Vaccines Shortly after Birth

Infants at birth

Protect your baby against 14 potentially serious diseases before 2 years old with vaccines.

Your baby’s first shot

Shortly after birth, your baby should receive the first dose of the vaccine to help protect against the following disease:

All babies should get the first shot of hepatitis B vaccine within first 12 hours after birth.

This shot acts as a safety net, reducing the risk of getting the disease from you or family members who may not know they are infected with hepatitis B.

If you have hepatitis B, there’s additional medicine that can help protect your newborn against hepatitis B; it’s called hepatitis B immune globin (HBIG). HBIG gives your baby’s body extra help to fight the virus as soon as your baby is born.

After vaccination

Sometimes children have mild reactions from vaccines, such as pain at the injection site or a rash. These reactions are normal and will soon go away.

  • Read the Vaccine Information Sheet(s) your baby’s doctor gave you to learn about side effects your baby may experience.
  • Swaddle.
  • Offer breastmilk or formula more often. It is normal for some babies to eat less during the 24 hours after getting vaccines.
  • Pay extra attention to your baby for a few days. If you see something that concerns you, call your baby’s doctor.
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Treat mild reactions from vaccines:

  • Use a cool, damp cloth to help reduce redness, soreness, and/or swelling at the injection site.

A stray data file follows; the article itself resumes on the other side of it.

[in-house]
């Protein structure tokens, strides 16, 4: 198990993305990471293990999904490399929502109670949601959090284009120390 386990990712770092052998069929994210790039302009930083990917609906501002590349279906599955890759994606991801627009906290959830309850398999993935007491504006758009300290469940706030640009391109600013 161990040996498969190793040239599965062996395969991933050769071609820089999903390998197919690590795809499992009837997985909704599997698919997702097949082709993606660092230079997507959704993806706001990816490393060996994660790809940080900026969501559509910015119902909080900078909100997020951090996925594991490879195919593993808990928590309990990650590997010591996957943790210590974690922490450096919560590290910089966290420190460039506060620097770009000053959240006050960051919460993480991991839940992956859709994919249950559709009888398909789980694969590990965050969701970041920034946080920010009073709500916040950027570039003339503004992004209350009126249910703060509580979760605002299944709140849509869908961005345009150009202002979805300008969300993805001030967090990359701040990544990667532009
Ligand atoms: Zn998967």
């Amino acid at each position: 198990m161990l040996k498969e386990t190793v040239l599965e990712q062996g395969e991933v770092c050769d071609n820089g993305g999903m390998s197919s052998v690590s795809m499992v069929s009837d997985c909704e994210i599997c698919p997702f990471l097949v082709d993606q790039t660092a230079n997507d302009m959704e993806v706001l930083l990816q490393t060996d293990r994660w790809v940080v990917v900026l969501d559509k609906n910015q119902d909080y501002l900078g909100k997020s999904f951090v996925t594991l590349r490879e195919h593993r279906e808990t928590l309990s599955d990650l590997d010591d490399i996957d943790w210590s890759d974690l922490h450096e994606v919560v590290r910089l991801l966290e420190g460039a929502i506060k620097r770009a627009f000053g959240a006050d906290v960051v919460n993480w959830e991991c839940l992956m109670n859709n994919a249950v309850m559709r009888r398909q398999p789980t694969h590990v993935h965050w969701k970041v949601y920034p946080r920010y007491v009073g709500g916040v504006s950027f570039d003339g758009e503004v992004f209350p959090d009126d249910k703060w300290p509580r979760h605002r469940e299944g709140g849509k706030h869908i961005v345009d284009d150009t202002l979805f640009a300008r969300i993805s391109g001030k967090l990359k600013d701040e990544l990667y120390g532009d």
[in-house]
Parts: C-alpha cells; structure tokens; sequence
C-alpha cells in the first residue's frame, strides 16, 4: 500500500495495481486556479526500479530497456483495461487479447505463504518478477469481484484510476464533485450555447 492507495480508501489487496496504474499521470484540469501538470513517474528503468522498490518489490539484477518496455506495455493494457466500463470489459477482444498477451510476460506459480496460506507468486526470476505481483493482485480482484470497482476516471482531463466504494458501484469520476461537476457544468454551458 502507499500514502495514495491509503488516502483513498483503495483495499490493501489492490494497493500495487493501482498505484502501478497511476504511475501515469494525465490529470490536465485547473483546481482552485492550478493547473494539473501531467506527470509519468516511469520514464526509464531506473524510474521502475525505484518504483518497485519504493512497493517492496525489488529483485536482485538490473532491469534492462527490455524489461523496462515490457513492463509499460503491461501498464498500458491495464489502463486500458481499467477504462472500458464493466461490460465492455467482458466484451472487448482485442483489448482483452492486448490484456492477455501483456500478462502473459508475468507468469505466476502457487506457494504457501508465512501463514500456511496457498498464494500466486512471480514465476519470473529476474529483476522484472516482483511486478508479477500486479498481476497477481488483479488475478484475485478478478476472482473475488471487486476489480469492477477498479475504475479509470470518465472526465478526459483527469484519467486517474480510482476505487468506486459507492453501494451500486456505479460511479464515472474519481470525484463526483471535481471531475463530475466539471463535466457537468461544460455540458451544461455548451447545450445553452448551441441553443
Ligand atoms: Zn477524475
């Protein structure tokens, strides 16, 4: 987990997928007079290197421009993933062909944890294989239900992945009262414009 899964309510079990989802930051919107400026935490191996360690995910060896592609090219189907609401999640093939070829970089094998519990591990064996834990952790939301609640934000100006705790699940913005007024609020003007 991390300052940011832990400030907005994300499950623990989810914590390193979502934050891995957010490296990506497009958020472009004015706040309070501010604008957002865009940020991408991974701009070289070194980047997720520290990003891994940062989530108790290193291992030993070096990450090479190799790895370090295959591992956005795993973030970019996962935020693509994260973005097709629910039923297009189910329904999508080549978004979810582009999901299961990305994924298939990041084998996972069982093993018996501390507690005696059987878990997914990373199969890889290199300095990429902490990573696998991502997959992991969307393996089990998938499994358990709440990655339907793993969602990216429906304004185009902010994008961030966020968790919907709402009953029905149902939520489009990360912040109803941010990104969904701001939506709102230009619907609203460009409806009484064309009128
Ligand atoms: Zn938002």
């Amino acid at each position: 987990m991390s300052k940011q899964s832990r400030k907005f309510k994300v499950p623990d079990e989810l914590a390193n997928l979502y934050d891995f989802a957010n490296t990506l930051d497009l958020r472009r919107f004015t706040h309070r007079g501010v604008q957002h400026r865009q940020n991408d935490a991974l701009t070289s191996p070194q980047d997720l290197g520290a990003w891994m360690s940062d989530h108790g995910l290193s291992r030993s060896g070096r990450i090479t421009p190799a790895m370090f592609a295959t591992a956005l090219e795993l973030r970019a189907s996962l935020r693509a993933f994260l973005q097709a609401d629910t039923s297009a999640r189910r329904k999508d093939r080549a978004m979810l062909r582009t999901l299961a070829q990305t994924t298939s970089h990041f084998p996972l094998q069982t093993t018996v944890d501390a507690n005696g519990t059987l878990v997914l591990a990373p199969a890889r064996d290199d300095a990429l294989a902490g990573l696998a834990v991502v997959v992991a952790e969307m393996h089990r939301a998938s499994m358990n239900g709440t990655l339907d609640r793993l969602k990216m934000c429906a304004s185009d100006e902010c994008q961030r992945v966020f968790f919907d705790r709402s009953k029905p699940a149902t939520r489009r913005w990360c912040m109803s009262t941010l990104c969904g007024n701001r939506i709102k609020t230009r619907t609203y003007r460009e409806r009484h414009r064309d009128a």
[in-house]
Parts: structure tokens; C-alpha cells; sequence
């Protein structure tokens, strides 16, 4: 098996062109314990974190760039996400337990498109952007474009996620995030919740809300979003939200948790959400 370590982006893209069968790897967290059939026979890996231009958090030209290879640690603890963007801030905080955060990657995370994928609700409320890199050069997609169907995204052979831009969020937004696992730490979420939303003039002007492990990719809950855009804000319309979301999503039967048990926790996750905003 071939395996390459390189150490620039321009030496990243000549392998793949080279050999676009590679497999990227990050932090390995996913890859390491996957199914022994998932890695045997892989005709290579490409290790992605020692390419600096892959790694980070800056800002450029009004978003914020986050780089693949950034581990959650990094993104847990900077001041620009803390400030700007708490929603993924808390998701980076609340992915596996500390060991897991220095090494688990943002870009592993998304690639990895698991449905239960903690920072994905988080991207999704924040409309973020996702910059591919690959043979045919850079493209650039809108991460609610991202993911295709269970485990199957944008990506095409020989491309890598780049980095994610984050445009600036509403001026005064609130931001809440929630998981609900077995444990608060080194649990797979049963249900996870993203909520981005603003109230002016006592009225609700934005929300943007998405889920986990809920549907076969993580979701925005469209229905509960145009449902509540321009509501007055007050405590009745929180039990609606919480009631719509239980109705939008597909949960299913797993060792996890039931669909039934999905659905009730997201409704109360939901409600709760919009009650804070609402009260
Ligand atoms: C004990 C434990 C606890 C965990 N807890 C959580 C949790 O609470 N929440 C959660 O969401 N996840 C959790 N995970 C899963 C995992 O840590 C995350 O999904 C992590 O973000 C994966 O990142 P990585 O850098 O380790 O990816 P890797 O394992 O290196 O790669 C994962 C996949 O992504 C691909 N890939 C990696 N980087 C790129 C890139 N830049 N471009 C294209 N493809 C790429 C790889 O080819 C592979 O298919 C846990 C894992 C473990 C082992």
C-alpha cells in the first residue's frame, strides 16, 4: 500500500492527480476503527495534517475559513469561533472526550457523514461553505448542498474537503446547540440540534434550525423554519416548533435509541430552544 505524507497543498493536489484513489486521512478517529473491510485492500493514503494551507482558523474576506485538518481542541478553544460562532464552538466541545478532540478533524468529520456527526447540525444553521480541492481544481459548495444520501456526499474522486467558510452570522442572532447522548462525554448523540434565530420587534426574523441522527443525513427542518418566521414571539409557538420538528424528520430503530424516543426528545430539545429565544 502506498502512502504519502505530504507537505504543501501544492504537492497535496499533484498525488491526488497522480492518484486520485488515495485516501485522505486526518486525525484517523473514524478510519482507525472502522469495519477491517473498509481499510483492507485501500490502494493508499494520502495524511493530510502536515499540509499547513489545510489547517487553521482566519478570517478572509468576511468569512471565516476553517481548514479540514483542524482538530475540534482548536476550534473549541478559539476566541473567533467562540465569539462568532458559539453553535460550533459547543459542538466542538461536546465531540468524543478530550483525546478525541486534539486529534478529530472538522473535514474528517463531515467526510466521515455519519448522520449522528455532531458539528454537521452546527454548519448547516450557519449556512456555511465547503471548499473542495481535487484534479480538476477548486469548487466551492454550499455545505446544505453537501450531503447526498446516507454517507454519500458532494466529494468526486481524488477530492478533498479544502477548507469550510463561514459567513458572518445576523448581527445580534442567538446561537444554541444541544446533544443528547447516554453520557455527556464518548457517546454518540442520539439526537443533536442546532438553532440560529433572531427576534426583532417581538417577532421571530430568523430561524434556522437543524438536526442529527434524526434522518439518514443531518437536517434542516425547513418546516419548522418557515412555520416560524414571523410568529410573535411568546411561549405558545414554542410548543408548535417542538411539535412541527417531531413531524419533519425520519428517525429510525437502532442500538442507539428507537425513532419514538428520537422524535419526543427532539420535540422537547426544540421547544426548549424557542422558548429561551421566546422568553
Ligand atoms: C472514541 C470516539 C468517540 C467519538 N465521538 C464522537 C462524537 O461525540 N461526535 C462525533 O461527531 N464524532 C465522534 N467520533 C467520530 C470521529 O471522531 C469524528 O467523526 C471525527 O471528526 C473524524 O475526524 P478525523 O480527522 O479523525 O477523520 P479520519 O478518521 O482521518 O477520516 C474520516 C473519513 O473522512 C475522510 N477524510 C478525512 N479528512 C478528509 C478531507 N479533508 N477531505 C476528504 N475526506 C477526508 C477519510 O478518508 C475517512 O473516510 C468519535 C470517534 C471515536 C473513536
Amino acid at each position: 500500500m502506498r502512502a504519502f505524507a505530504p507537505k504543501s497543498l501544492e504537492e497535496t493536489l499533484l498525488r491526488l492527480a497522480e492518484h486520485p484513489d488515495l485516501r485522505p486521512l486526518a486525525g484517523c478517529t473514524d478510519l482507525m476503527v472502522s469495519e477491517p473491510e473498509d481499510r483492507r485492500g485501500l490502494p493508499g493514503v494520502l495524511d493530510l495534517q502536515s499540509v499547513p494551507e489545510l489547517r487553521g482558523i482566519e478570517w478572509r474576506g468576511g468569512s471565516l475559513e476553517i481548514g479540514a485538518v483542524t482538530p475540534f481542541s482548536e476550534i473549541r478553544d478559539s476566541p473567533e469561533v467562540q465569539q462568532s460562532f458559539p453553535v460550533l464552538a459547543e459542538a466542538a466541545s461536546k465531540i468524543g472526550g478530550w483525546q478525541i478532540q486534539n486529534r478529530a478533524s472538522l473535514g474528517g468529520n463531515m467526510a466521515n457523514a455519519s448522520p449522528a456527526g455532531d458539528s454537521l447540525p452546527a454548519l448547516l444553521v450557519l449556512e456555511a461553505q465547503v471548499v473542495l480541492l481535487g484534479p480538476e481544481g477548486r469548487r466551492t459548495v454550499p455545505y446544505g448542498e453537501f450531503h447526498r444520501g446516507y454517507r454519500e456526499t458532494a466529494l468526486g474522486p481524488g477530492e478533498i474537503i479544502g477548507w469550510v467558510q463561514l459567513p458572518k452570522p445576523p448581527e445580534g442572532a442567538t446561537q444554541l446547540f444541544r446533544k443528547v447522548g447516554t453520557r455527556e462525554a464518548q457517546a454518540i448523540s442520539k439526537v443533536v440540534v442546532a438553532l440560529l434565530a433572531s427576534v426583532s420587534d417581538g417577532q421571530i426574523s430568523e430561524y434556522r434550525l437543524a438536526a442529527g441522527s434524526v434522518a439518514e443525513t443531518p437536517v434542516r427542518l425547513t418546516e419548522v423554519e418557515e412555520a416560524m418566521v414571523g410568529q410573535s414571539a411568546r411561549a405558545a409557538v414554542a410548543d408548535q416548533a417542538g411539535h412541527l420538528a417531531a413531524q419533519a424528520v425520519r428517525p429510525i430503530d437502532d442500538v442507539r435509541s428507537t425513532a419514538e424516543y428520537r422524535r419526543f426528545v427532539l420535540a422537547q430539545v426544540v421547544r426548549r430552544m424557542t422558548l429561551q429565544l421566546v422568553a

• Reduce fever with a cool sponge bath.
  • If your child’s doctor if you can give your child a non-aspirin pain reliever.

Important developmental milestones

Get tips to prepare for your baby’s well-child visits.

Shortly after birth, most babies:

  • Recognize caregiver’s voice
  • Turn head toward breast or bottle
  • Communicate through body language, fussing or crying
  • Are alert and engaged
  • Startle to loud sounds
Record your baby’s vaccines, weight, height, and developmental milestones.

Well-child visits tracker

Record your baby’s vaccines, weight, height, and developmental milestones.

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Following the vaccine schedule

The Centers for Disease Control and Prevention, American Academy of Family Physicians, and the American Academy of Pediatrics strongly recommend children receive all vaccines according to the recommended vaccine schedule.

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Page last reviewed: May 10, 2019